• Oh yes the Mass of St. Ann. How many people told me during her long reign as sole parish mass setting that we've beaten poor Ann to death by now? I lost track of how many years it was.
  • melofluentmelofluent
    Posts: 3,821
    It's been seven years CB. But that situation's malaise isn't Bolduc's fault, now is it. The problem as I've seen it is the paucity of "ensemble" settings that have real musical teeth and bite. The SAMass is one, Hurd's "Santa Clara" is another. But others are gummy bears by comparison; won't mention names publicly. So, what's worse? Howsabout doing MOC revised into the dirt?
    Thanked by 1jclangfo
  • jclangfo
    Posts: 56
    I'm with melofluent on this one. Very few of the Mass settings of the new translation have genuine artistic value or are singing by a congregation. I find Mass of St. Anne to be a little over the top performance-ish, but it is singable and particularly the Gloria has music and words the naturally flow together. There is not a single English mass setting that I would give my wholehearted support to by Mass of St. Anne is among the least bad.

    I intended to write a post soon about which Mass settings to the new translation have merit.
  • IDK...Bolduc's Mass of St. Ann does not sound like Gregorian chant or Renaissance polyphony (e.g. "Sacred Music") or even traditional Hymnody.
  • jclangfo
    Posts: 56
    My understanding of the liturgical documents is that sounding like Gregorian chant is not a requirement:

    Musicam Sacram, number 61:
    "61. Adapting sacred music for those regions which possess a musical tradition of their own, especially mission areas, will require a very specialized preparation by the experts. It will be a question in fact of how to harmonize the sense of the sacred with the spirit, traditions and characteristic expressions proper to each of these peoples. Those who work in this field should have a sufficient knowledge both of the liturgy and musical tradition of the Church, and of the language, popular songs and other characteristic expressions of the people for whose benefit they are working."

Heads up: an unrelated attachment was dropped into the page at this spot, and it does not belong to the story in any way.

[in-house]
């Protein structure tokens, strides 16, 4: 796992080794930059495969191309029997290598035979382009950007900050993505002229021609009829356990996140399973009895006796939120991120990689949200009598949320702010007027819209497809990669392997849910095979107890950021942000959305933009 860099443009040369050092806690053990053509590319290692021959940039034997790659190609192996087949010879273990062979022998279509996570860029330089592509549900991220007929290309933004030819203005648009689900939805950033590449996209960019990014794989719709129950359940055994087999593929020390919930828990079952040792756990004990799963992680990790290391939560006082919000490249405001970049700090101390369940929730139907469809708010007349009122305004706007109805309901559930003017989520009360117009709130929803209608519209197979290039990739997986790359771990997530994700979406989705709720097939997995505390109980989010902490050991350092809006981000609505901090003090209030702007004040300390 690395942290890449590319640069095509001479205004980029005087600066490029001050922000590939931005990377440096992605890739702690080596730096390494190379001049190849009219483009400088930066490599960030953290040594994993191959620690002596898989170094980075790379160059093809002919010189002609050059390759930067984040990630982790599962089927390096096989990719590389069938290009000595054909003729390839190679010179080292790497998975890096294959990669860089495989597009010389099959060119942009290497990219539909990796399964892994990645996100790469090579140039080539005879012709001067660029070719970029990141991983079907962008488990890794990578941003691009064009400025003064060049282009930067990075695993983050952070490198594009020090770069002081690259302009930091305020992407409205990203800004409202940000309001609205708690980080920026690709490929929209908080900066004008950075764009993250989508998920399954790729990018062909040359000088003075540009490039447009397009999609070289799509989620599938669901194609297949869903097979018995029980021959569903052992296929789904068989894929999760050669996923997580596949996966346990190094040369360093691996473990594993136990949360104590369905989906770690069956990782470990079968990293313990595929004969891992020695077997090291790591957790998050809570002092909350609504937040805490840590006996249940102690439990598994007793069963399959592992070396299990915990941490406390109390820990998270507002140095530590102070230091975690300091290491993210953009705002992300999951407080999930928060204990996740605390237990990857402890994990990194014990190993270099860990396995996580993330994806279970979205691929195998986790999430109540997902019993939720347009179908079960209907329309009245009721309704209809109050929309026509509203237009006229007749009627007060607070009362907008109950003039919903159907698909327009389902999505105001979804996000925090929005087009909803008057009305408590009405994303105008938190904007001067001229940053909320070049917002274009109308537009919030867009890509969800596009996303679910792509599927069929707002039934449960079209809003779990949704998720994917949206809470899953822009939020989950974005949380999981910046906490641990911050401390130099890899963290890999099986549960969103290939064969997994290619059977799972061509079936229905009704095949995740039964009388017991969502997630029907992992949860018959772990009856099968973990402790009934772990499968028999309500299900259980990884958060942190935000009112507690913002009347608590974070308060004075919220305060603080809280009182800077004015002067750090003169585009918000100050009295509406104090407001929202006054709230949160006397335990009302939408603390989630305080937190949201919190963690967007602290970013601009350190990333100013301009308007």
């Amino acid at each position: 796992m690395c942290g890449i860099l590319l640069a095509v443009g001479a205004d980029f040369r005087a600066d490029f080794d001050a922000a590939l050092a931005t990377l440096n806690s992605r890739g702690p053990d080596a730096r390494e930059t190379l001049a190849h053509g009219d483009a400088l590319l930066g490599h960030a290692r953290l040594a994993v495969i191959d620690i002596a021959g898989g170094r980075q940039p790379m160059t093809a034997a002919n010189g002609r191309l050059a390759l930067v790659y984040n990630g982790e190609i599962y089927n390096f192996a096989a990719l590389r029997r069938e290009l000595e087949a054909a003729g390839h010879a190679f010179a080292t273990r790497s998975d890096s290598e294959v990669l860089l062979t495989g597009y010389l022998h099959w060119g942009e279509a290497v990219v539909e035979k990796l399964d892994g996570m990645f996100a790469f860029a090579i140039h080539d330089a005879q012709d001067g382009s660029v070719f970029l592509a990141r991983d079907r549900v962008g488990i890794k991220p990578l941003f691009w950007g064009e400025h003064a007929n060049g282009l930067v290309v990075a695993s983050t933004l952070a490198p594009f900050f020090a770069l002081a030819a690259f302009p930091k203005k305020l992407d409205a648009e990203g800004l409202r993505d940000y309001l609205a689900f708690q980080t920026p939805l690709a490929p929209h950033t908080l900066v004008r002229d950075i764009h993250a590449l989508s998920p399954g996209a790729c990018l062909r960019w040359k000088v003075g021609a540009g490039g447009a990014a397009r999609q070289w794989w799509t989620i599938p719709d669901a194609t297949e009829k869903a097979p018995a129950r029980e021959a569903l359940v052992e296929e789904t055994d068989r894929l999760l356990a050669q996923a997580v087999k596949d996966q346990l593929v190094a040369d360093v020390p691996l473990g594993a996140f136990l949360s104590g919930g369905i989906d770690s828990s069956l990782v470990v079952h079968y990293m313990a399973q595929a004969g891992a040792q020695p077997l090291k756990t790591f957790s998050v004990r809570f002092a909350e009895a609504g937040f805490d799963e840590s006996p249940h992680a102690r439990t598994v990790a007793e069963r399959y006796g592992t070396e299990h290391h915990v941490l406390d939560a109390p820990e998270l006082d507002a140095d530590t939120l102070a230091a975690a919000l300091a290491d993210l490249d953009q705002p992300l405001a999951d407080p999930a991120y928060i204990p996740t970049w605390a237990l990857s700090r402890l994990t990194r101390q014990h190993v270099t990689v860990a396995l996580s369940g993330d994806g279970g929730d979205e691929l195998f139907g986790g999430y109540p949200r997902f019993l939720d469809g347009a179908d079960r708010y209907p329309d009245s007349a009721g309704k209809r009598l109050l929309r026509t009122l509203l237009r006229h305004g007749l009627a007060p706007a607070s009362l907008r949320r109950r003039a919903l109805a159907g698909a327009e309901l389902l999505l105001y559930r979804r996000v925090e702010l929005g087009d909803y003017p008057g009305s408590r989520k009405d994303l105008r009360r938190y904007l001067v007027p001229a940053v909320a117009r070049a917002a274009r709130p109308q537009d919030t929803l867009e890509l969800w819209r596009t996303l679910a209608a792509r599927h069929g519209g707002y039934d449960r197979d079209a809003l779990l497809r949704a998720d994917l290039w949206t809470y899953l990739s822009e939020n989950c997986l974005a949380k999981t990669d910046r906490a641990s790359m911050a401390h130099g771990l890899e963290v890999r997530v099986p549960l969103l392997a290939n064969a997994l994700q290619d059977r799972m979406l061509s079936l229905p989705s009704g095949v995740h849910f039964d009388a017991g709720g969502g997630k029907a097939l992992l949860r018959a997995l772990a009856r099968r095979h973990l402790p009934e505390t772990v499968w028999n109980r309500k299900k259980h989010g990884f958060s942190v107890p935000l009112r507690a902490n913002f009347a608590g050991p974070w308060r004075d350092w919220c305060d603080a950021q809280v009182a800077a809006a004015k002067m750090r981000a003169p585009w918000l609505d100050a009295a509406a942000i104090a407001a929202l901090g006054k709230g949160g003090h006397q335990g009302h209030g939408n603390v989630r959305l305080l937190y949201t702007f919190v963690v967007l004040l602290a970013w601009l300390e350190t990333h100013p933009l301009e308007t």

• I am informed and believe the focus of the board we are posting to is as follows: "The Church Music Association of America ('C.M.A.A.' ...e.g. forum.musicasacra.com inter alia) is an association of Catholic church musicians and others who have a special interest in music and liturgy, active in advancing Gregorian chant, Renaissance polyphony... for liturgical use."

  • melofluentmelofluent
    Posts: 3,821
    IDK...Bolduc's Mass of St. Ann does not sound like Gregorian chant or Renaissance polyphony (e.g. "Sacred Music") or even traditional Hymnody.

    Your points are taken. That said...
    We can Venn diagram English Mass to Gregorian settings til the cows come home, and an industrious mind could likely make some overlaps with those cited above. But Jernberg's St. Philip Neri and Giffen's Missa Ascenciones are decidedly not inheritors to Roman chant musicology, but they are sacred, beautiful and universal to the nth. One would be hard pressed to reconcile Viennese classical Masses as reminiscent of chant and species polyphony, but CMAA endorses same.
    If you want to shutter the thread, just say so. It's less fruitful to condemn by association.
    Thanked by 1CHGiffen
  • What or who was condemned?
  • matthewjmatthewj
    Posts: 2,340
    A colleague texted me today and asked for the suggesting of an Ordinary in English other than the Missal chants. I suggested the Ordinary recommended for use in the Diocese of Columbus Ohio - the Mass in Honor of St Benedict by Leblanc. It's sort of hymn-like with a polyphonic center to the Gloria for the choir. Stately, dignified, and "pastoral" if you want to phrase it that way.